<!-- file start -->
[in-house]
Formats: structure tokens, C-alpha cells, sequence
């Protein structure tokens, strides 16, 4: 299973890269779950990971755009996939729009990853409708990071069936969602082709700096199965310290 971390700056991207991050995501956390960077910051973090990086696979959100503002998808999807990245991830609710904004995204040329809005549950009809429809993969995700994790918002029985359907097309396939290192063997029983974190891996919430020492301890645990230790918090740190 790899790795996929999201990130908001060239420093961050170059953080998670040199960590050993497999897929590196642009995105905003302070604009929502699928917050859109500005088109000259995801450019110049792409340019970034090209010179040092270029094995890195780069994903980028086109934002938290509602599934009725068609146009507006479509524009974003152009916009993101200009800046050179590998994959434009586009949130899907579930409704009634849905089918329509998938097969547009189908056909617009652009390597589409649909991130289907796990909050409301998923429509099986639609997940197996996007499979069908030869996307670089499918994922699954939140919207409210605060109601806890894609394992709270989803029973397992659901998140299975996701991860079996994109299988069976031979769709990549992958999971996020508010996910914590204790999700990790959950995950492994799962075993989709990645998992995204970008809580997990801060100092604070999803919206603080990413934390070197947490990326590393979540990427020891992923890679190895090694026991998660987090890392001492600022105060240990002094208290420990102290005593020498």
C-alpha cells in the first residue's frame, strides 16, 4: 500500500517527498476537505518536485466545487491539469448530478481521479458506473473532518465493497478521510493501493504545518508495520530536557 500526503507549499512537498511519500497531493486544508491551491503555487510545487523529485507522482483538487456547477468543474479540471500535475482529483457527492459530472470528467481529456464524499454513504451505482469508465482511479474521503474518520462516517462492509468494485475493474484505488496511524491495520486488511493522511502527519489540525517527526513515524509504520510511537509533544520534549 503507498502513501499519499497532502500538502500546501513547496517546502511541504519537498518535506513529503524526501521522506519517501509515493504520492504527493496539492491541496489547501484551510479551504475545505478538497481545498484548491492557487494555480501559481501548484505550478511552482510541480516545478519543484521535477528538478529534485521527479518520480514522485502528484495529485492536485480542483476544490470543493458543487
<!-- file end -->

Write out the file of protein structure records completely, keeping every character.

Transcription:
[in-house]
Formats: structure tokens, C-alpha cells, sequence
């Protein structure tokens, strides 16, 4: 299973890269779950990971755009996939729009990853409708990071069936969602082709700096199965310290 971390700056991207991050995501956390960077910051973090990086696979959100503002998808999807990245991830609710904004995204040329809005549950009809429809993969995700994790918002029985359907097309396939290192063997029983974190891996919430020492301890645990230790918090740190 790899790795996929999201990130908001060239420093961050170059953080998670040199960590050993497999897929590196642009995105905003302070604009929502699928917050859109500005088109000259995801450019110049792409340019970034090209010179040092270029094995890195780069994903980028086109934002938290509602599934009725068609146009507006479509524009974003152009916009993101200009800046050179590998994959434009586009949130899907579930409704009634849905089918329509998938097969547009189908056909617009652009390597589409649909991130289907796990909050409301998923429509099986639609997940197996996007499979069908030869996307670089499918994922699954939140919207409210605060109601806890894609394992709270989803029973397992659901998140299975996701991860079996994109299988069976031979769709990549992958999971996020508010996910914590204790999700990790959950995950492994799962075993989709990645998992995204970008809580997990801060100092604070999803919206603080990413934390070197947490990326590393979540990427020891992923890679190895090694026991998660987090890392001492600022105060240990002094208290420990102290005593020498």
C-alpha cells in the first residue's frame, strides 16, 4: 500500500517527498476537505518536485466545487491539469448530478481521479458506473473532518465493497478521510493501493504545518508495520530536557 500526503507549499512537498511519500497531493486544508491551491503555487510545487523529485507522482483538487456547477468543474479540471500535475482529483457527492459530472470528467481529456464524499454513504451505482469508465482511479474521503474518520462516517462492509468494485475493474484505488496511524491495520486488511493522511502527519489540525517527526513515524509504520510511537509533544520534549 503507498502513501499519499497532502500538502500546501513547496517546502511541504519537498518535506513529503524526501521522506519517501509515493504520492504527493496539492491541496489547501484551510479551504475545505478538497481545498484548491492557487494555480501559481501548484505550478511552482510541480516545478519543484521535477528538478529534485521527479518520480514522485502528484495529485492536485480542483476544490470543493458543487